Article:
What would our democracy look like without the influence of corporations and industrialists? It has become more and more difficult in recent decades to imagine an answer to this question. As the late political scientist and PRA’s founder Jean Hardisty wrote in 2014, neoliberalism—or deregulated market capitalism—”seeks to replace democracy with oligarchy.” Indeed, corporate money and influence are remaking our democratic institutions, from the dark-money lobbying groups and think tanks pushing limitless deregulation, to individual wealthy donors putting their thumbs on the scales of public policy in state legislatures and using new Voter ID laws to suppress the vote. As progressives contemplate how to build a movement for justice that can effectively counter such forces, it is necessary to understand how the Corporate Right—what Hardisty termed the Chamber of Commerce wing of the conservative movement—is collaborating with others on the Right to advance its agenda.
PRA has written much in the past about the Right’s attacks on the most vulnerable groups of working people: women, people of color, LGBTQ people. During 2015, we launched the new PRA Economic Justice Research Project to identify some of the current trends and to develop a fuller analysis of who exactly is behind the ongoing transformation of our democratic infrastructure. Our research has fueled some of the most effective recent campaigns for economic justice, including: the fight for domestic workers’ rights, the fight for paid family leave laws, and the fight for fair wages for restaurant workers. Here are five ways our work exposed the Corporate Right’s shenanigans in 2015.
- In January and February, we looked into the International Franchise Association’s (IFA) spearheading of a lawsuit that tried to halt, and then delay, the implementation of a new Department of Labor rule that will allow home care workers to be covered by the same minimum wage and overtime protections that other workers enjoy under U.S. labor law. I also wrote an article about the IFA’s involvement in this fight that was published by In These Times.
- From January through March, we examined how restaurant owners, through their own corporate lobbying group - the National Restaurant Association, are fighting against paid sick days and better pay for employees. We also discussed how Walmart’s announced pay raises were little more than PR stunt to change its anti-worker image.
- In March, we began seriously investigating the Society of Human Resource Management (SHRM), a professional association claiming to represent 275,000 HR professionals worldwide. SHRM is headquartered in Alexandria, VA, and pulls in about $143 million per year. It has a 501c3 charitable foundation (the SHRM Foundation) whose activities are still a mystery to us; and it also has an immigration policy advocacy arm, the Council for Global Immigration, which has its own separate structure. Mostly, however, SHRM acts as a lobbying organization for the corporate side of the HR equation. It hosts lavish conferences to which members are invited, and it does train members in how to comply with workplace law. But it also uses its policy and advocacy departments to actively lobby for employer-side changes in workplace law. For example, SHRM opposes the USDOL’s expansion of the overtime rules, the NLRB’s expedited elections rule, mandatory paid leave laws, and much more. Despite SHRM’s strong dedication to curtailing worker rights and workplace protections, SHRM presents to the public, the media, and often to its own membership, a studiously neutral political facade, and attempts to appear not to take sides in employer-employee relations. I attended SHRM’s legal and legislative conference in March 2015, and reported out my findings in a series of blog posts.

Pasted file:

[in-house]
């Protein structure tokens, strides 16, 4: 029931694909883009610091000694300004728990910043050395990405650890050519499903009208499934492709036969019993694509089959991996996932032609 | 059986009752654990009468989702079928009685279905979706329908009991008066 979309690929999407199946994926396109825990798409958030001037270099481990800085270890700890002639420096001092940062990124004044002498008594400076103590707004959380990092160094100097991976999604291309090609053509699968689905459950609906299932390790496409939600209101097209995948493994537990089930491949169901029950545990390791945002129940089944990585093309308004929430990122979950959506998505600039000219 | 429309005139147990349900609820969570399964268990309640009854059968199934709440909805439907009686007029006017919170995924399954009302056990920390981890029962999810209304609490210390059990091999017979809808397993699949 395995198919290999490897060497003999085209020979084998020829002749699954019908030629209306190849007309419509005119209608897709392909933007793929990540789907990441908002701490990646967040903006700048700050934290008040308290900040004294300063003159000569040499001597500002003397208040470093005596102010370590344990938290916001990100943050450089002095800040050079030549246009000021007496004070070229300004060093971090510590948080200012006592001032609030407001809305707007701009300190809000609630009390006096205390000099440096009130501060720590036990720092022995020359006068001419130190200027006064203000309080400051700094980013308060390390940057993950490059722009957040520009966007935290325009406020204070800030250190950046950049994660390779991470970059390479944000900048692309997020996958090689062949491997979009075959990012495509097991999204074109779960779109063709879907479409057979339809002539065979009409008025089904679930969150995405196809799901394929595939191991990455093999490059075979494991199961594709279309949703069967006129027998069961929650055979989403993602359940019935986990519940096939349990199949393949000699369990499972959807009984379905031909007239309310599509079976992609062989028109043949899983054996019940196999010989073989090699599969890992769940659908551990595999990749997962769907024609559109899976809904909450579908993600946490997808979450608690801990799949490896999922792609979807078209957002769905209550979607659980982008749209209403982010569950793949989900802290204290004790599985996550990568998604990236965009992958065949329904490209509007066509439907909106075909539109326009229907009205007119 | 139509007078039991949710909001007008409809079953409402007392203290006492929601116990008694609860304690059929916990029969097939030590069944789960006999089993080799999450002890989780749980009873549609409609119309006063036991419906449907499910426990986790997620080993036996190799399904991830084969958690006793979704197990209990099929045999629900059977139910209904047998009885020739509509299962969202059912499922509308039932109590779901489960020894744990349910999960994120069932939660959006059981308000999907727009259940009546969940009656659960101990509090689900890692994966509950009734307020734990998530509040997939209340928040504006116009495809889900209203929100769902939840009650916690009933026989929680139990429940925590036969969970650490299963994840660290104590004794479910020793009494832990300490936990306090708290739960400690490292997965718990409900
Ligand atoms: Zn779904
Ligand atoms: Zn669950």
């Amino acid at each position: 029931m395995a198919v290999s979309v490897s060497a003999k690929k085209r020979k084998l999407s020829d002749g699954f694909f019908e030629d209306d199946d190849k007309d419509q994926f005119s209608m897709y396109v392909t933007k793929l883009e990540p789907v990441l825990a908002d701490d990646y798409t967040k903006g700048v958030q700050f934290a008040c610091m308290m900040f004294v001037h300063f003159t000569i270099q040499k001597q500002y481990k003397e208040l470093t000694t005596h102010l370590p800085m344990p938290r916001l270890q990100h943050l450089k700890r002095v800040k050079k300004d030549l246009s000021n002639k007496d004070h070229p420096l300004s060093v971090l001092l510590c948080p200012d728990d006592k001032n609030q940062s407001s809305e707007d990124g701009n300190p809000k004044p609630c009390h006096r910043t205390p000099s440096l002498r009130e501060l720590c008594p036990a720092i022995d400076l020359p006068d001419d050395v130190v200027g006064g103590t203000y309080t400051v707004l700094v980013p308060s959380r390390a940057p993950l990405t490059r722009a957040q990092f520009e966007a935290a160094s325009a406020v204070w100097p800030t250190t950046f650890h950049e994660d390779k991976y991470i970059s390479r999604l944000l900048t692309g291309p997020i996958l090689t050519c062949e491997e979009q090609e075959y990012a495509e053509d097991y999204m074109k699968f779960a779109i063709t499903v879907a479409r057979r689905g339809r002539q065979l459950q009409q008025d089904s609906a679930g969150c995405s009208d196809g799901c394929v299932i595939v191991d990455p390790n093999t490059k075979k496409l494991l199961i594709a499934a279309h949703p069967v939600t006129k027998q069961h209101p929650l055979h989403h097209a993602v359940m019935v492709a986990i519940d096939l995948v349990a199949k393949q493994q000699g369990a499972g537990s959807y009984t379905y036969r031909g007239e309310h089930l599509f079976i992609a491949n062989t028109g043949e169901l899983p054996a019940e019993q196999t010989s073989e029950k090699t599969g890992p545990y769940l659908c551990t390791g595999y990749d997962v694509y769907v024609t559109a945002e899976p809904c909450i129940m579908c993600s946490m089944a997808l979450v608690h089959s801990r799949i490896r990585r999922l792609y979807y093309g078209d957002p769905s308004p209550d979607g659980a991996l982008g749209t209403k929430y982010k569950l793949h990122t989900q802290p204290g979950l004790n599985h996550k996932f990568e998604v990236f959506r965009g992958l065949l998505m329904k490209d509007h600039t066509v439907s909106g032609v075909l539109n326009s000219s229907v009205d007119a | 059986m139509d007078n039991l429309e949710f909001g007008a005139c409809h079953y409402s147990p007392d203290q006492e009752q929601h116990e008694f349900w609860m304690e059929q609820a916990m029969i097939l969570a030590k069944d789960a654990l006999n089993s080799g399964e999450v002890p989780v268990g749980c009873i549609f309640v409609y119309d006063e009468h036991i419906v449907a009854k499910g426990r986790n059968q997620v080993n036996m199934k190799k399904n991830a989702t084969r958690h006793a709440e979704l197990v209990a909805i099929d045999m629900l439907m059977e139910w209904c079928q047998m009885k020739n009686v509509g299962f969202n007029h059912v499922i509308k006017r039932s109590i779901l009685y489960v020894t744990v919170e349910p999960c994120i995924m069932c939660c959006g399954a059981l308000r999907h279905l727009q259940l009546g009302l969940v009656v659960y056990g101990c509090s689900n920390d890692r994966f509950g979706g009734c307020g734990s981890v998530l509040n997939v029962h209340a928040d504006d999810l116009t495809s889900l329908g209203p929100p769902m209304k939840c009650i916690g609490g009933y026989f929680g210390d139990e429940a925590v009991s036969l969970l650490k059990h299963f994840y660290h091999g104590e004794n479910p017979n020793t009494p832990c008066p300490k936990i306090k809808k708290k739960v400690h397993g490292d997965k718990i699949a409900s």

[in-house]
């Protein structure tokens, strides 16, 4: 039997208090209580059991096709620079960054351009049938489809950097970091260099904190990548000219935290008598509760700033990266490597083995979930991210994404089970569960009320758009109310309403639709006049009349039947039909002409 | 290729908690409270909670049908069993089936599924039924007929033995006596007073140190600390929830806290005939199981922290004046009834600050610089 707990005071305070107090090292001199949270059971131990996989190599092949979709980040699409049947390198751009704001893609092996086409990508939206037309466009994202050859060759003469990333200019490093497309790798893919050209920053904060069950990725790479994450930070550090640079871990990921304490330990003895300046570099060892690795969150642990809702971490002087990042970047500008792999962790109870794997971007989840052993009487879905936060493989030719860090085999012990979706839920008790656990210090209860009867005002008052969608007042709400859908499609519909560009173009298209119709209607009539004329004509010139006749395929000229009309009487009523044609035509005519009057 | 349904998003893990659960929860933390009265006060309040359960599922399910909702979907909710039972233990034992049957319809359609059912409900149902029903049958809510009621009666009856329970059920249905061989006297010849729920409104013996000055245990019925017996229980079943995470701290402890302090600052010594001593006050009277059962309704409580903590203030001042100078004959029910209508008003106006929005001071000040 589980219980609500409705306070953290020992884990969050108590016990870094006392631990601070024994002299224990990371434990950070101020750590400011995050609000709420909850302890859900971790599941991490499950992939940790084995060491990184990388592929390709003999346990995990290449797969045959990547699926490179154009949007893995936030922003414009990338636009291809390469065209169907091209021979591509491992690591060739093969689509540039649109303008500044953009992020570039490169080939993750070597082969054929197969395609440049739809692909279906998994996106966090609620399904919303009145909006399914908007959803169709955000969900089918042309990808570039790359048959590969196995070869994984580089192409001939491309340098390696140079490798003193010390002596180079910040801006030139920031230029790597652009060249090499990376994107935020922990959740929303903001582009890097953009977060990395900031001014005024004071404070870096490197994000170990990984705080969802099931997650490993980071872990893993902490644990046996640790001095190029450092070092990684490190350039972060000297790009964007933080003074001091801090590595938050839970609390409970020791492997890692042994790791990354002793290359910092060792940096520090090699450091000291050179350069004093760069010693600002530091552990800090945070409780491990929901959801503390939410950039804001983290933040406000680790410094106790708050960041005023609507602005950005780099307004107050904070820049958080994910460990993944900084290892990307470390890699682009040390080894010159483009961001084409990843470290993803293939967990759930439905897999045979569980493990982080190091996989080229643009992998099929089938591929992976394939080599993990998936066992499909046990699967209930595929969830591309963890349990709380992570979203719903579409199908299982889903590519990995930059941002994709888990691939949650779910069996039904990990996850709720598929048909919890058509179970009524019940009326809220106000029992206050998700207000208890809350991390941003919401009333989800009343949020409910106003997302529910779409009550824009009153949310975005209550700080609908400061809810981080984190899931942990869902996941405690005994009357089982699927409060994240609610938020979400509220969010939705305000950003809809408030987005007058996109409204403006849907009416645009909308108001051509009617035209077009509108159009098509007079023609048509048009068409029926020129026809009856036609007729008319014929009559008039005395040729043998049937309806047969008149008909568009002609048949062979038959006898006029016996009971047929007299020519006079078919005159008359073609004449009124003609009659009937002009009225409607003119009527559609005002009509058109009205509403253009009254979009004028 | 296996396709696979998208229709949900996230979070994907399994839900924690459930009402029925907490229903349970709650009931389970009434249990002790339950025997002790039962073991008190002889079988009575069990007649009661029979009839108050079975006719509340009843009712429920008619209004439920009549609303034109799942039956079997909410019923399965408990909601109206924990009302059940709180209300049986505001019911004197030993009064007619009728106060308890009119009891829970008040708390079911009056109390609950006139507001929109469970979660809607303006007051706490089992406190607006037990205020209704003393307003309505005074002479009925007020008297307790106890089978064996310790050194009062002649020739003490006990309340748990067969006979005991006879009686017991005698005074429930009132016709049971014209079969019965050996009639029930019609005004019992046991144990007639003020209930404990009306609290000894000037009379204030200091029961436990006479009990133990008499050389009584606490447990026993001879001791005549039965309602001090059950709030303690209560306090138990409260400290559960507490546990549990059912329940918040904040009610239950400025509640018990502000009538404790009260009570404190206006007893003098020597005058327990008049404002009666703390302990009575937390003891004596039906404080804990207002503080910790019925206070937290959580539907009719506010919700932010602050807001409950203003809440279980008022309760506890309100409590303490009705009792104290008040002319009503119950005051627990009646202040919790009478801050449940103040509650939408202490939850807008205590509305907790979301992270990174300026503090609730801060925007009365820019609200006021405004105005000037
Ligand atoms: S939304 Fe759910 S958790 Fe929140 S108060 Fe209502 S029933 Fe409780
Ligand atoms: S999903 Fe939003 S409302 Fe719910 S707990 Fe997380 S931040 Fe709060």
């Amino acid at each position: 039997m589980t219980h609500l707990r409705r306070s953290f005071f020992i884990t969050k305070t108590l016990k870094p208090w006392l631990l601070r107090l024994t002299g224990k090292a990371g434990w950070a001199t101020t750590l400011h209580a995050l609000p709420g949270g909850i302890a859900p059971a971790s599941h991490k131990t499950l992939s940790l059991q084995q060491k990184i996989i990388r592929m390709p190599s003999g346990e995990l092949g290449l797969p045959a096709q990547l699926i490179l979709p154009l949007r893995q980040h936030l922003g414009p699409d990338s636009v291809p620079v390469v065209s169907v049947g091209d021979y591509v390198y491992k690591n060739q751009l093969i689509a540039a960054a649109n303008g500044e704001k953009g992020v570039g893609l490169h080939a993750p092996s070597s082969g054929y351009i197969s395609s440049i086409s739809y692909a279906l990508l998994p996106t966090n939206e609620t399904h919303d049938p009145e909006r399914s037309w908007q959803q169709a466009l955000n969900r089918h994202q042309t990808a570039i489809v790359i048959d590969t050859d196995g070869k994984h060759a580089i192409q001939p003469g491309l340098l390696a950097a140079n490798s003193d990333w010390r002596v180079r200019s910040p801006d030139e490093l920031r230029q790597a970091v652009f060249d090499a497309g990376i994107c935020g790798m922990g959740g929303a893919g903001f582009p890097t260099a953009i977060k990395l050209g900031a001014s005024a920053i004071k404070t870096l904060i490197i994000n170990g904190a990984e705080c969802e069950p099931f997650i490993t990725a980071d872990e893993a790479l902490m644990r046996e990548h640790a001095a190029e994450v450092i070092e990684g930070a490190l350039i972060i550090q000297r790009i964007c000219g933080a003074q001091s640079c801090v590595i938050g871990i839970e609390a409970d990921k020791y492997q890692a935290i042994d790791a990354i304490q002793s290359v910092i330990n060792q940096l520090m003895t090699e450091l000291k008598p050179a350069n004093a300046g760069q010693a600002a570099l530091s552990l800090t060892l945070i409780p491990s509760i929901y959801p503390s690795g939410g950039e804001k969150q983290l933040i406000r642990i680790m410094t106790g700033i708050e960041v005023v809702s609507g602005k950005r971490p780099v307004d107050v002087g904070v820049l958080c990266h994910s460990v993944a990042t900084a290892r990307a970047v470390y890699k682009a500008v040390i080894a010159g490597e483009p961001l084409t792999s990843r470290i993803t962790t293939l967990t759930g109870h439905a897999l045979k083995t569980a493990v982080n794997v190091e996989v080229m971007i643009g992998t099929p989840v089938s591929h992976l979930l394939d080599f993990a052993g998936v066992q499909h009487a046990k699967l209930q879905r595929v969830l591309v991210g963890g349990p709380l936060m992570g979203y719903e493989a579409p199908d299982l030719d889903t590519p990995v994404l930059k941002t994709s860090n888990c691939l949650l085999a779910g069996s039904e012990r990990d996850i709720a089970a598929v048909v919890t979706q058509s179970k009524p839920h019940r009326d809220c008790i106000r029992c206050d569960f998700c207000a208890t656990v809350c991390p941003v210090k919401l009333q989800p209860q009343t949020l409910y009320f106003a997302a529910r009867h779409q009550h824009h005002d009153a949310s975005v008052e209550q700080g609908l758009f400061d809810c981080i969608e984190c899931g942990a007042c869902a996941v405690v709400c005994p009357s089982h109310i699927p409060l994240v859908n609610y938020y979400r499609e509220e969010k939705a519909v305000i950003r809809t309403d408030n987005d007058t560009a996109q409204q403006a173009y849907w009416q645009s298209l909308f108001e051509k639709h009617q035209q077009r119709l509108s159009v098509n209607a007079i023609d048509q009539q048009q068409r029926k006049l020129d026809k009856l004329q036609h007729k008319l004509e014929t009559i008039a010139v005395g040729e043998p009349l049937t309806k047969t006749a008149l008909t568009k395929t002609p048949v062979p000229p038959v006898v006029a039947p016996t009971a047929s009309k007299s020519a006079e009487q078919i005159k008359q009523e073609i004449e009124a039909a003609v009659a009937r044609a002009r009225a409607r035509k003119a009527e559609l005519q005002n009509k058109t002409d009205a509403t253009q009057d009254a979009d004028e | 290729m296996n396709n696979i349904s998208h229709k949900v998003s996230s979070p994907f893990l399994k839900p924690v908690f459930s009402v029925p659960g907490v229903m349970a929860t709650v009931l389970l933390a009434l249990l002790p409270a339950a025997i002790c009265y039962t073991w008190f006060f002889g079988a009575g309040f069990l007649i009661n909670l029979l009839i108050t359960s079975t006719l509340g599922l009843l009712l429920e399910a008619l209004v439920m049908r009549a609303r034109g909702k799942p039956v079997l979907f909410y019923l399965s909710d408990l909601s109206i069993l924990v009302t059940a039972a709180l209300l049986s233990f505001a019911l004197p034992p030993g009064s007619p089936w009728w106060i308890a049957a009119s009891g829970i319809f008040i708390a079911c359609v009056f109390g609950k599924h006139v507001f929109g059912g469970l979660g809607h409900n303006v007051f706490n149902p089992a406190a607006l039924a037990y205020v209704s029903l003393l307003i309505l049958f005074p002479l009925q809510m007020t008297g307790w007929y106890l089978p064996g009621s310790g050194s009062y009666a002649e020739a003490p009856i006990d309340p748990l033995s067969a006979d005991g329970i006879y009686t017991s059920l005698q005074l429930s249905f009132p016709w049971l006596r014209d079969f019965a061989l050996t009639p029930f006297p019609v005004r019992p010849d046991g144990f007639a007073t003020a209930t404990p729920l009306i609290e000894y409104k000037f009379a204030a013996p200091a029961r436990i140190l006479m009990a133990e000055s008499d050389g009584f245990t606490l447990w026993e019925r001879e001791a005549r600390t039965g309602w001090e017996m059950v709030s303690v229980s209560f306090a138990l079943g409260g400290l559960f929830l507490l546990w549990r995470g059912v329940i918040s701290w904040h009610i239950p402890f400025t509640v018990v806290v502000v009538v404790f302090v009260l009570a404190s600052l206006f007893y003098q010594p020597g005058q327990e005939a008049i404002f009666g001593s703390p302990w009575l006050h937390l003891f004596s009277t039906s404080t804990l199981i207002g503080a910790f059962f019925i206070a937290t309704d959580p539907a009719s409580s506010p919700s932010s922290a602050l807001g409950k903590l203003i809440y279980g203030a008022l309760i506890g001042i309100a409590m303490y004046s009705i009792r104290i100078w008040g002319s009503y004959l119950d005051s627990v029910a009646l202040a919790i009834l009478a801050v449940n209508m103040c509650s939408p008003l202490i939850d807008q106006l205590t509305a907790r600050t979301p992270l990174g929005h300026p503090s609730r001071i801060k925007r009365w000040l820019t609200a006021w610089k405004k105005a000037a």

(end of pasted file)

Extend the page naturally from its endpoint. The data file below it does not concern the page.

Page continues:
- In May and June, we examined how the Christian Right may or may not be informing and involving itself with corporate lobbying groups, think tanks and other vehicles funded by industrialists to remake our political economy. We turned toward the narratives around poverty that began to come out of right-wing think tanks and Christian conservative groups this year—both secular groups like the American Enterprise Institute, and religious groups like the Acton Institute, as well as quasi-Christian groups such as the Institute for Faith, Work and Economics. Based on this research, I wrote a piece for The Public Eye magazine on Faith-Washing Right Wing Economics, or how the Corporate Right uses Christian Right organizations and messaging to advance its agenda. Also, during the national debate surrounding the confederate flag, we discussed how the neo-confederate South lost to (ironically) free market neoliberalism.
- Finally, in December, we looked even more closely at the DeVos family as an example of one wealthy Christian Right family that is involving itself deeply in political work. Although they work primarily in Michigan, this Koch-like family is branching out to other states on some key issues: education privatization, promulgation of RFRA laws, and so-called “right to work.” We think they are not alone; that other wealthy donors are becoming bolder and more willing to call the shots politically in their joint Christian/Corporate Right projects.
As we ring in 2016, I am sad to say I will no longer be heading up PRA’s Economic Justice research work. I look forward to seeing what the team is able to accomplish in the future based on this important groundwork. Special thanks to Kelsey Howe, Jacey Rubinstein, Jaime Longoria, Eli Lee, Doug Gilbert, and Jonathon Orta for their assistance.
(Ed. note. PRA would like to thank our outgoing Corporate Right researcher, Mariya Strauss, whose work over the last year has been invaluable. We wish her the best in her new adventures!)